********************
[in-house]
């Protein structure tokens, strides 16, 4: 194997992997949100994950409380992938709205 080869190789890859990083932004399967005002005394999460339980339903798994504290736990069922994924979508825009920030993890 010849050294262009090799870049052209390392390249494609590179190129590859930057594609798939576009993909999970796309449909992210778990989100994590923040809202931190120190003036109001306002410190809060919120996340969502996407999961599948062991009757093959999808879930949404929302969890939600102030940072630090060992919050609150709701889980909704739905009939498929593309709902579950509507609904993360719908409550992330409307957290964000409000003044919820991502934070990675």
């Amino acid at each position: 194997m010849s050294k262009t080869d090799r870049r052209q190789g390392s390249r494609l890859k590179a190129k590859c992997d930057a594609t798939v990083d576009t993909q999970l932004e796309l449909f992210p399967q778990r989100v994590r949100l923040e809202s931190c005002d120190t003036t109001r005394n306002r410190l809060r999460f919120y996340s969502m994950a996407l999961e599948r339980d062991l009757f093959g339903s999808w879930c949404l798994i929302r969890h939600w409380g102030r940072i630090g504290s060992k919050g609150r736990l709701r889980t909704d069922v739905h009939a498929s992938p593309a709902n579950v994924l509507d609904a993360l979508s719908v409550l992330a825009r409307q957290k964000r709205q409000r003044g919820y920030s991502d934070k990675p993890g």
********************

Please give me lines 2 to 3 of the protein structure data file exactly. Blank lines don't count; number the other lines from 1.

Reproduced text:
């Protein structure tokens, strides 16, 4: 194997992997949100994950409380992938709205 080869190789890859990083932004399967005002005394999460339980339903798994504290736990069922994924979508825009920030993890 010849050294262009090799870049052209390392390249494609590179190129590859930057594609798939576009993909999970796309449909992210778990989100994590923040809202931190120190003036109001306002410190809060919120996340969502996407999961599948062991009757093959999808879930949404929302969890939600102030940072630090060992919050609150709701889980909704739905009939498929593309709902579950509507609904993360719908409550992330409307957290964000409000003044919820991502934070990675």
């Amino acid at each position: 194997m010849s050294k262009t080869d090799r870049r052209q190789g390392s390249r494609l890859k590179a190129k590859c992997d930057a594609t798939v990083d576009t993909q999970l932004e796309l449909f992210p399967q778990r989100v994590r949100l923040e809202s931190c005002d120190t003036t109001r005394n306002r410190l809060r999460f919120y996340s969502m994950a996407l999961e599948r339980d062991l009757f093959g339903s999808w879930c949404l798994i929302r969890h939600w409380g102030r940072i630090g504290s060992k919050g609150r736990l709701r889980t909704d069922v739905h009939a498929s992938p593309a709902n579950v994924l509507d609904a993360l979508s719908v409550l992330a825009r409307q957290k964000r709205q409000r003044g919820y920030s991502d934070k990675p993890g």